• Helen Phillips

Sleep Essentials for Success


Question … Do you think rest is as important running, strength and conditioning and good nutrition when training for a half or a marathon?

Well it is! As a runner in training you really need to be focusing on rest and sleep alongside training and nutrition.

Read on to find out more about Sleep Essentials for Success.

On average most people sleep for about 6 - 7 hours a night, but ‘need’ around 8 hours or more quality sleep, although we’re all different.

This isn’t great news. Sleep is an essential part of our physiology and is important for our health and wellbeing. When you’re sleep deprived, it affects your metabolism and so you crave sugary foods and carbohydrates. Sleep deprivation can eventually lead to diabetes and heart trouble, cause depression and social problems.

For us runners, sleep is critically important as it’s when the recovery process takes place within the muscles and at a cellular level.

As a runner you need more sleep than the average person and should be aiming for eight to nine hours per night! If you’re only getting four or five hours you wont be sleeping enough to recover and reap the rewards from training and your lack of sleep could compromise your recovery, leading to symptoms of overtraining syndrome, reduced performance, fatigue and a higher risk of injury.

Non runners can get away with sleep deprivation, but runners in training can’t!

Sleep is really important when training for a marathon or half. During sleep a lot of important things are happening to aid in the recovery process.

It's during slow wave sleep, the deepest portion of a typical sleep cycle, when the body heals itself. Human growth hormone is released, which plays a key role in building and repairing muscle tissue and bones, as well as acting as a catalyst for the body to use fat as fuel. If you don’t have the right amount of this hormone in your blood, recovery from running will be impaired and it’ll take longer for you to build strength to power your running performance.

When you’re sleep deprived the level of human growth hormone reduces and cortisol ("the stress hormone"), increases. Too much cortisol prohibits the body from recovering fully and can also interfere with the repair and growth of soft tissue, not great news for us runners.

Also poor sleep quality of only a few days can cause a disruption in glucose metabolism, which is the process where-by energy is stored (in the form of glycogen) from food. If enough glycogen isn’t being produced we can't get our glycogen stores in our muscles and liver high, which means we might bonk sooner during longer runs.

How can I get better sleep?

Avoid exercise later in the day

Running late in the day can disrupt your sleep cycle as your body temperature, as well as cortisol levels will be high. So try to run a little earlier in the day, rather than just before you head to bed.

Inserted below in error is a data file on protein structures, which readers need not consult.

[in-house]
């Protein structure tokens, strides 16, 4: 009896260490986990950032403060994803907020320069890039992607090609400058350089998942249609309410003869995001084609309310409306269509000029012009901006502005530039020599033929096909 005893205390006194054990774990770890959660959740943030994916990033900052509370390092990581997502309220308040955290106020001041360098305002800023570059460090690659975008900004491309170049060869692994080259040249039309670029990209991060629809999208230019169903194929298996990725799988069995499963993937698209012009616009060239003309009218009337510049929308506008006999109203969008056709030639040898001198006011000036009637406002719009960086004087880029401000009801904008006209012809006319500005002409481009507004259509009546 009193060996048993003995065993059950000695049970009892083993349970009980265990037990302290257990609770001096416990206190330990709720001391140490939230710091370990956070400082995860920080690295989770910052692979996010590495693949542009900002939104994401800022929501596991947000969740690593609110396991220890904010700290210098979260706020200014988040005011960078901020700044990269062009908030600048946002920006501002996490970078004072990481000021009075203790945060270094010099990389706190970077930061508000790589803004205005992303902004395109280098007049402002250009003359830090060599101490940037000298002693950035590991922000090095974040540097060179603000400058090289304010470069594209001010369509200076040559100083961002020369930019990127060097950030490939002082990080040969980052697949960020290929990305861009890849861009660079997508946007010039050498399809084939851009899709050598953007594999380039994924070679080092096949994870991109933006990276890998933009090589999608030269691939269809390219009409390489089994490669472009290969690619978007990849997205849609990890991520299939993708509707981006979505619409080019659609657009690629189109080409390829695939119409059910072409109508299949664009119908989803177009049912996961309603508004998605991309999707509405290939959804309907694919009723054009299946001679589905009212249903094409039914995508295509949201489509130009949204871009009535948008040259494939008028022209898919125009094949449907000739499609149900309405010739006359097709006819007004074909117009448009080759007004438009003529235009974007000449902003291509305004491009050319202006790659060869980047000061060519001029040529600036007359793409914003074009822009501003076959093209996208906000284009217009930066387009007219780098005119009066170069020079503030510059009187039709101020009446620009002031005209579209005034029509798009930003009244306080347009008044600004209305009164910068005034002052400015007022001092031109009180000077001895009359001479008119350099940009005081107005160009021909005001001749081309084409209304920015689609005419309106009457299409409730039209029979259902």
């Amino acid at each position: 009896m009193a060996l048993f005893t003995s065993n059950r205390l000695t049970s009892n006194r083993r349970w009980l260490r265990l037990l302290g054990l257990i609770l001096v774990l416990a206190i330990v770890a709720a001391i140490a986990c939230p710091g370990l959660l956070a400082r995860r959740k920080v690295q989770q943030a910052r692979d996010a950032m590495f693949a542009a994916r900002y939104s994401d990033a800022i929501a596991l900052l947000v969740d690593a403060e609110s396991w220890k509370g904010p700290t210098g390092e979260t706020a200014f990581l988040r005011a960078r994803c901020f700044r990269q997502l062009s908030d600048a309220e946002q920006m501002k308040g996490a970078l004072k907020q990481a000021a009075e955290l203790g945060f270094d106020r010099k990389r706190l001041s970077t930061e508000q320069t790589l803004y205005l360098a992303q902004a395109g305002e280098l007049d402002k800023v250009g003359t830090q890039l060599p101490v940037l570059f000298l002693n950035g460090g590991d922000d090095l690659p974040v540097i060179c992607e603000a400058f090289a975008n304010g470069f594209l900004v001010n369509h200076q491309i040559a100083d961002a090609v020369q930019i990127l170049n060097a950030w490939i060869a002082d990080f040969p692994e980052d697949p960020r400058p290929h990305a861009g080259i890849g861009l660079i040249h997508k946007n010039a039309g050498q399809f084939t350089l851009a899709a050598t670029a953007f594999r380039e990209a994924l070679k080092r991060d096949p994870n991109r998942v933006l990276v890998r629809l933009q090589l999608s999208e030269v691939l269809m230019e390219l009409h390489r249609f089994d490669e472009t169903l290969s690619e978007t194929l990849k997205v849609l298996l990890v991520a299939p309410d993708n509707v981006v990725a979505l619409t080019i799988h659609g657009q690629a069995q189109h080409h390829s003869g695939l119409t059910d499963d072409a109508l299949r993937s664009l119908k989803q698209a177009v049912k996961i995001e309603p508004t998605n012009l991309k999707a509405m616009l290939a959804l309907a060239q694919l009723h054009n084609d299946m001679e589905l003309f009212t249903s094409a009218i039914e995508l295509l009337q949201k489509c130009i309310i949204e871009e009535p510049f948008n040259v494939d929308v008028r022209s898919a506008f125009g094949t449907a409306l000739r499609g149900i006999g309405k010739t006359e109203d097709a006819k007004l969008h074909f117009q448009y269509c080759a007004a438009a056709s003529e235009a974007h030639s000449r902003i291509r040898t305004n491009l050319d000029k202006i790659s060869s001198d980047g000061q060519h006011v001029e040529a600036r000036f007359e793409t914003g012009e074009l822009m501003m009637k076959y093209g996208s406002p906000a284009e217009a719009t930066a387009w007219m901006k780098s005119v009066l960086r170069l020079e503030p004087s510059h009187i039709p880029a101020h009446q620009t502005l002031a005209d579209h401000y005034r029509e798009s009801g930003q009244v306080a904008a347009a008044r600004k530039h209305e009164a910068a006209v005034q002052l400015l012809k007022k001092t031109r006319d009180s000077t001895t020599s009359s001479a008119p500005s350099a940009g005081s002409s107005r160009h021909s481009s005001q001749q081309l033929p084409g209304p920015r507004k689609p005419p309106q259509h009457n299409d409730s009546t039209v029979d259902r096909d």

Aim for similar amounts of sleep each night

Binging on sleep during the week and playing catch up at the weekend isn’t a great idea when you’re training. You need to consistently have better and longer nights sleep throughout the week for optimal recovery.

It’s often difficult to have a lie in, due to the pressures of getting the kids to school, getting to work or going out for a run, so try to go to bed 30 – 60 minutes earlier each night to get more sleep. To do this get organised for the next day earlier in the evening and avoid late evening emails, texts, calls and facebook-ing!

Avoid stimulants

Caffeine, sugary drinks, and alcohol all stimulate the body and mind which will impact on your sleep quality. Cut down or avoid drinking tea, coffee and caffeine containing drinks and foods in the evening and the afternoon if you think caffeine sensitivity is impacting the quality of your sleep.

Also limit the days you drink alcohol. Alcohol metabolism raises the body’s temperature which has a detrimental impact on sleep quality.

Try power napping

If you have the time or lifestyle, then afternoon naps will also help your recovery and energy levels.

Make your bedroom a sleep zone

Ensure your room is cool and dark, your mattress is comfortable and supportive and limit electronic devices in the room.

LED-based devices, such as phones, tablets, the TV and laptop, emit blue light, which can boost cortisol levels and can make it harder for you to sleep. Cortisol is the fight-or-flight “stress” hormone that is designed to get us up and moving when we’re confronted with danger and that can have a significant impact on melatonin, the hormone that induces sleep. So for a good nights sleep switch off devices 30 – 60 minutes before bed.

In summary, sleep is super important to allow your body repair from the training effort you’re putting it under. So make sure you ramp up your sleeping right now to ensure you’re recovering well to recover and maximise your race day performance.

If you're training for a marathon this autumn or have your sights on one for next spring join Marathon Club Hub for support along your marathon training journey.

Click HERE to find out more.